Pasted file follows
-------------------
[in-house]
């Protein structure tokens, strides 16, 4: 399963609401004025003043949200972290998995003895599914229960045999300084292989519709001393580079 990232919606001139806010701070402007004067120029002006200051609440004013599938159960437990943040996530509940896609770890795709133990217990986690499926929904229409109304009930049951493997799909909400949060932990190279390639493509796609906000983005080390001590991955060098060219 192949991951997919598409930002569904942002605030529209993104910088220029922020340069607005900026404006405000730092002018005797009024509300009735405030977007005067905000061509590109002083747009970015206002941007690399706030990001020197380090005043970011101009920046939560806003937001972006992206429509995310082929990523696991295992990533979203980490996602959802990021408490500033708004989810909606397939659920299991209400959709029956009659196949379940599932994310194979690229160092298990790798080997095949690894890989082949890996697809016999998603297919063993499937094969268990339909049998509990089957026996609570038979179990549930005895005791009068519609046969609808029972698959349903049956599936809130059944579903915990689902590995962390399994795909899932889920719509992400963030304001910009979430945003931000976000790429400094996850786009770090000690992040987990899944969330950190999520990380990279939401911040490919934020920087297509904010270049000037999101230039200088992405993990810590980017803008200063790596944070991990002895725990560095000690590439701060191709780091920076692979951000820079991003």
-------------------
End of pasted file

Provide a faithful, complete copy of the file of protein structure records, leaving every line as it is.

[in-house]
């Protein structure tokens, strides 16, 4: 399963609401004025003043949200972290998995003895599914229960045999300084292989519709001393580079 990232919606001139806010701070402007004067120029002006200051609440004013599938159960437990943040996530509940896609770890795709133990217990986690499926929904229409109304009930049951493997799909909400949060932990190279390639493509796609906000983005080390001590991955060098060219 192949991951997919598409930002569904942002605030529209993104910088220029922020340069607005900026404006405000730092002018005797009024509300009735405030977007005067905000061509590109002083747009970015206002941007690399706030990001020197380090005043970011101009920046939560806003937001972006992206429509995310082929990523696991295992990533979203980490996602959802990021408490500033708004989810909606397939659920299991209400959709029956009659196949379940599932994310194979690229160092298990790798080997095949690894890989082949890996697809016999998603297919063993499937094969268990339909049998509990089957026996609570038979179990549930005895005791009068519609046969609808029972698959349903049956599936809130059944579903915990689902590995962390399994795909899932889920719509992400963030304001910009979430945003931000976000790429400094996850786009770090000690992040987990899944969330950190999520990380990279939401911040490919934020920087297509904010270049000037999101230039200088992405993990810590980017803008200063790596944070991990002895725990560095000690590439701060191709780091920076692979951000820079991003």